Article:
Tag Archives: stanislaus national forest

Rim Fire Impacts Deer Hunting in Stanislaus National Forest

Media Contacts:
Janice Mackey, CDFW Communications, (916) 322-8911
Greg Gerstenberg, CDFW Central Region, (209) 769-1196
Mary Sommer, Acting Deer Program Coordinator, (916) 445-3549

With the historic Rim fire in Tuolumne and Mariposa counties still burning, the California Department of Fish and Wildlife (CDFW) is reminding hunters about limited access and road closures in the Stanislaus National Forest.

The still burning wildfire is the third largest ever recorded in California. CDFW implores that all outdoorsmen and outdoorswomen to be good stewards of the state’s wildland resources and obey all laws and restrictions regarding uses of valuable public land forests and ranges.

Deer hunters deal with wildfires and their impacts on hunting access nearly every year. Fish and Game Commission (FGC) regulations prohibit CDFW from allowing a hunter to exchange a deer tag after the earliest season (archery or rifle) has opened or if the tag quota for the zone has filled; and prohibits CDFW from issuing a refund to hunters after a season has started.

Archery deer season was underway when the fire started and so exchanges or refunds cannot be issued. CDFW staff will be reviewing our regulations to assess whether in 2014 we can recommend an approach to the FGC that would not inadvertently penalize hunters when such events occur.

CDFW considered recommending an emergency closure of the hunt zone for species conservation. The department chose not to because deer are an adaptable species that evolved with wildfire in the Sierra Nevada, that deer for the most part, had the capability to escape the fire, that the majority of the deer population in the area are female (does) and are not hunted anyhow, and that part of the zone remains unaffected and could be hunted. Typically in the Sierra Nevada, deer populations respond favorably to large wildfires because of the abundant growth of new herbaceous and shrub vegetation that deer rely upon. CDFW is cautiously optimistic about deer response to this fire in the coming years, while recognizing other environmental factors may influence herd productivity.

Many areas of the Stanislaus National Forest will be closed to public access on the opening weekend of zone D6 general deer season which starts on Sept. 21. Closures are in effect to protect firefighters in their suppression efforts as well as the public from hazards that exist in a recently burned area. CDFW is making recommendations to the Stanislaus National Forest on suitable areas to re-open once conditions permit, as well as on evaluations of fire damage and habitat restoration.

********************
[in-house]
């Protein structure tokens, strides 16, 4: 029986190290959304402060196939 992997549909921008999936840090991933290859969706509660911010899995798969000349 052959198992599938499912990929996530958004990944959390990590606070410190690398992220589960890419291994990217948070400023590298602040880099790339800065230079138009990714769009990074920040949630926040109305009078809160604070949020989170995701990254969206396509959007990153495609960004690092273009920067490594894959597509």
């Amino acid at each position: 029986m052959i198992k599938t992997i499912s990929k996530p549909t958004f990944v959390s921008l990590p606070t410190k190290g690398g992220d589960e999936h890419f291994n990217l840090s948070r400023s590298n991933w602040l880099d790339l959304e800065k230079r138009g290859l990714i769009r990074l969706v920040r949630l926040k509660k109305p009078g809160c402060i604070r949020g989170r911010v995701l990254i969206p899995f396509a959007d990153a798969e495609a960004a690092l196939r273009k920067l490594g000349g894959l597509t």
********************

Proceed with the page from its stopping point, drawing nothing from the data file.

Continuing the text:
The closures will likely impact all types of hunting and other recreational activity for an extended period of time. Hunters should check the Forest Service websites listed below for the latest information before heading out.


Information on closures can also be obtained at the Ranger District Offices during regular business hours, or by calling the Stanislaus National Forest prior to traveling to the forest. In areas that are open, there are campfire restrictions in place and no open fires are allowed outside of the developed campgrounds.

The Power Fire, which was north of Highway 108 and east of Pinecrest also has a closure area. This fire started on Aug. 5 and is reported to have burned 1,070 acres. Although the fire is 100 percent contained, there is a temporary closure in place until the fire is declared out.

Deer Hair-loss Syndrome Challenges California Researchers

Media Contact: Janice Mackey, CDFW Communications, (916) 322-8908

Low Fawn Survival Rate Impacts Population

Researchers at the California Department of Fish and Wildlife (CDFW) are studying a deer hair-loss syndrome across the state.

Wildlife experts are calling the issue “hair loss” but the real problem appears to be from the infestation of non-native lice and in some cases, a heavy infestation of internal parasites. Symptoms range from a scruffy looking hair coat to near complete baldness. Hair–loss syndrome is also associated with poor nutritional condition, making it difficult for fawns to survive to replace the normal mortality in mature deer.

“Some of us speculate that the louse-infested deer spend so much time grooming they become easy targets of predation by coyotes or mountain lions,” said CDFW senior wildlife biologist, Greg Gerstenberg. “While this theory is still under investigation, what we do know is that the louse has impacted migratory populations of California deer which now have a low fawn survival rate, making it difficult to replenish the herd.”

The goal of the research is to understand why the lice infestations are appearing as well as to understand the full impacts of the non-native louse species and hair loss. Information is also being shared with other western states that have similar issues in order to identify trends and potential treatments.

It has been speculated that this condition may be attributed to an environmental deficiency of copper or selenium or some other underlying environmental factor such as a difficult to detect disease agent,” said CDFW state veterinarian, Pam Swift. “Regardless, we are conducting a comprehensive coordinated effort that will hopefully shed some light on this perplexing syndrome and minimize its effect on California’s precious deer population.”

To date, researchers have successfully captured and collected hair and blood samples from more than 600 deer and elk across California. Counting and identifying lice on each deer, applying radio collars to track the deer, and treating some deer for lice will hopefully give researchers some quantifiable information they need to identify trends and find a solution.